Year One of the Russian Revolution by Victor Serge
For communists, the most important event of the twentieth century was undoubtedly the Russian Revolution of 1917 when the working class overthrew capitalism for the first time. Alongside the great histories of 1917 by John Reed and Leon Trotsky (who wrote perhaps the greatest single work of Marxist history), we should place Victor Serge’s Year One. Serge was an anarchist turned Bolshevik who lived a fascinating life. Serge’s account details not only the background of the Russian Revolution, but also clearly describes and explains the dilemmas that faced the Bolsheviks as they faced intense internal and external threats in the course of a life-and-death battle.
Imperialism and World Economy by Nikolai Bukharin
While Lenin’s work on Imperialism remains the standard Marxist account on the latest stage of capitalism, many forget that he wasn’t the only revolutionary to write on imperialism. Lenin’s Bolshevik comrade Nikolai Bukharin also wrote a work of great theoretical sophistication on the subject. Bukharin’s Imperialism and World Economy looks at the growth of monopolies and finance capital which led to the conquest of colonies for raw materials and the export of surplus capital. For Bukharin, imperialism is not an aberration or a bad policy of a small clique of capitalists, but an essential and necessary stage of capitalism. For Bukharin, imperialism not only led to war, but also the aggravation of the most reactionary aspects of capitalism, and could only be overthrown by a working-class revolution.
The Revolution Betrayed by Leon Trotsky
When we talk about socialism, we need to confront the question of Stalinism and what went wrong in the Soviet Union. There is no better starting place than Leon Trotsky’s Revolution Betrayed. Trotsky’s work describes the rise of the Stalinist bureaucracy and its roots in the nationalized property relations that, initially, were meant to produce a proletarian democracy. Trotsky describes the twists and turns of Stalinism and how its governing ideology was not one of internationalism and egalitarianism, but one of privilege and the national parochialism of “socialism in one country.” While there are many short-term predictions in Trotsky’s work that didn’t hold up, he was correct that if the working class didn’t overthrow the Soviet bureaucracy, the end result would be the restoration of capitalism.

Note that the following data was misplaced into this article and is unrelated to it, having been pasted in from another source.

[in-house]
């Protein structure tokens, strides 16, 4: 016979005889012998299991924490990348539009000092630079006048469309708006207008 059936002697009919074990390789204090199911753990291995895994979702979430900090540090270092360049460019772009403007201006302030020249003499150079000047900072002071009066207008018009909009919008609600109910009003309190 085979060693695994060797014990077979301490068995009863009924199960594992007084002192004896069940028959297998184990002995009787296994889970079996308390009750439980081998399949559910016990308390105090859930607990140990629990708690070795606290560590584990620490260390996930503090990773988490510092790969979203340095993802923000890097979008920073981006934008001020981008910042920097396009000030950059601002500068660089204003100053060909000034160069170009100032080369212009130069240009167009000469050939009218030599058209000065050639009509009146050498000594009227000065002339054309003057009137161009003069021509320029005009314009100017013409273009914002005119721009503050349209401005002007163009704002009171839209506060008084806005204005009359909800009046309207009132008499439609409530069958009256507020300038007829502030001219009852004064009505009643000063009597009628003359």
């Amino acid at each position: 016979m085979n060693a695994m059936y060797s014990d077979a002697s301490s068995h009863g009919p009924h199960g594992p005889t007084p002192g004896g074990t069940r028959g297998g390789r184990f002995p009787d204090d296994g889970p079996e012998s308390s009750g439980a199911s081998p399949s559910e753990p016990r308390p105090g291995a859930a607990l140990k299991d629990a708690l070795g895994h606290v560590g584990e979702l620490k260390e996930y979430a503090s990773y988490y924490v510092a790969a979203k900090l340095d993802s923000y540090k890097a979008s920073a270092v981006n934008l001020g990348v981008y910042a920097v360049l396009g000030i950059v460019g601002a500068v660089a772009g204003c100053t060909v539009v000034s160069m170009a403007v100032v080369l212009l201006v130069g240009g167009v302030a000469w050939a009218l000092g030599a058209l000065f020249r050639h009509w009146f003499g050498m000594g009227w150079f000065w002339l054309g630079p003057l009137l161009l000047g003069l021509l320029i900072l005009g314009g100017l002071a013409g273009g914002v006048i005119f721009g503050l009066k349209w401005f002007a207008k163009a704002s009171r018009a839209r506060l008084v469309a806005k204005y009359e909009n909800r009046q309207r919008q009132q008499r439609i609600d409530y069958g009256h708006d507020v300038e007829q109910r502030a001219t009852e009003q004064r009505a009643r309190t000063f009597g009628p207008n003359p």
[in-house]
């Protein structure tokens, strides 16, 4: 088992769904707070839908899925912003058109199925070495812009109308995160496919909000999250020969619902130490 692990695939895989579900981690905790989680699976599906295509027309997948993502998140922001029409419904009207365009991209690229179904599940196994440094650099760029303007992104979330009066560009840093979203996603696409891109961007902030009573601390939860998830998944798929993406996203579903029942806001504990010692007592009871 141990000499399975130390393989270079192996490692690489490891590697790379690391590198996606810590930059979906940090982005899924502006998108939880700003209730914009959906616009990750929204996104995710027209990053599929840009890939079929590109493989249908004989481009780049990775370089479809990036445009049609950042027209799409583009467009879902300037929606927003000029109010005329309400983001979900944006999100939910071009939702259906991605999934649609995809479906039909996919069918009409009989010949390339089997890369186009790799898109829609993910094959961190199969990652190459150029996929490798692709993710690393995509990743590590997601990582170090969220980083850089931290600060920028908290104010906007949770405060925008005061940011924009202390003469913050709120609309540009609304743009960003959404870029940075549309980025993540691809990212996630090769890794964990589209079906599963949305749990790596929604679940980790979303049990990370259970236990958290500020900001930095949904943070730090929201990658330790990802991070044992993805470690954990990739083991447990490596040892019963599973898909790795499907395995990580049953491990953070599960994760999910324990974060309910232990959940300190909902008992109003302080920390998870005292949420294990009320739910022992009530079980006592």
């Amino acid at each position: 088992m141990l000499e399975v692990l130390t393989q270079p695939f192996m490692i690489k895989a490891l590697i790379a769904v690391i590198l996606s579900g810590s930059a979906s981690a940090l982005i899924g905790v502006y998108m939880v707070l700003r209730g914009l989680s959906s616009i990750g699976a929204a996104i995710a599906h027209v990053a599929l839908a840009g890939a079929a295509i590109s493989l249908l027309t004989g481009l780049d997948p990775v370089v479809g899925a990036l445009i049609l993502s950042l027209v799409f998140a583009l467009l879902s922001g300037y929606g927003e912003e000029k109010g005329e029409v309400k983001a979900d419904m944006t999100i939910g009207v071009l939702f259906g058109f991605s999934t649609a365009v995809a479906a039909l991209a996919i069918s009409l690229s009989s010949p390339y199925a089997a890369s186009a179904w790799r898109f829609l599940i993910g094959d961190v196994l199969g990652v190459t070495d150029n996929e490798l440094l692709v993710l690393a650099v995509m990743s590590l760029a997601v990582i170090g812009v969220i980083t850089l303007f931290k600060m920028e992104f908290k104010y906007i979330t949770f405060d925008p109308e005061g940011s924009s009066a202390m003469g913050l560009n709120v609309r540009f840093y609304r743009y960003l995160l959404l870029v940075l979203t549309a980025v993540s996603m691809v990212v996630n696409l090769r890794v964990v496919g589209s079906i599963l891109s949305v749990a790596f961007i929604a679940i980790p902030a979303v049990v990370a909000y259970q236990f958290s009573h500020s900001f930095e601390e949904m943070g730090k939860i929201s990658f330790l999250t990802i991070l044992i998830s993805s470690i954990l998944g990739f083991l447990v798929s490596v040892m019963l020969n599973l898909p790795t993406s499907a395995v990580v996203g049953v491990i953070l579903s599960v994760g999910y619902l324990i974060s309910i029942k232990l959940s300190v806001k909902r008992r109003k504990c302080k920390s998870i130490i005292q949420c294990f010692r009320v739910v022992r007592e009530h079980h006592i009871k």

Fanshen: A Documentary of Revolution in a Chinese Village by William Hinton
Many revolutionaries are familiar with the classic works by Trotsky and Harold Isaacs on the Chinese Revolution of 1925-1927, but have only a scanty knowledge of events afterward (one work worth consulting here is Edgar Snow’s Red Star Over China). This is unfortunate since the Chinese Revolution of 1949 meant the liberation of hundreds of millions from feudal oppression and backwardness. This story is told in Fanshen by the American observer William Hinton who witnessed the land reform in the village of Long Bow. Hinton describes not only the wretched conditions of the peasantry before liberation, but how they stood up, overthrew their oppressors and take the first steps toward modernity. Fanshen does not shy away from the contradictions and dark sides of the land reform, but vividly describes the development of a living revolution.
Reminiscences of the Cuban Revolutionary War by Ernesto Che Guevara
Che Guevara is one of the most recognized symbols of revolutionary struggle. Whatever criticisms we can make of Che, he stood for internationalism, courage, and fidelity to the communist ideal. However, Che was not just a symbol or a guerrilla fighter, but also a great writer. His Reminiscences of the Cuban Revolutionary War is a first hand account of fighting in the Sierra Maestra alongside Fidel Castro and other guerrillas. Che’s work not only describes the course of the war, but provides background on the development of the Cuban Revolution.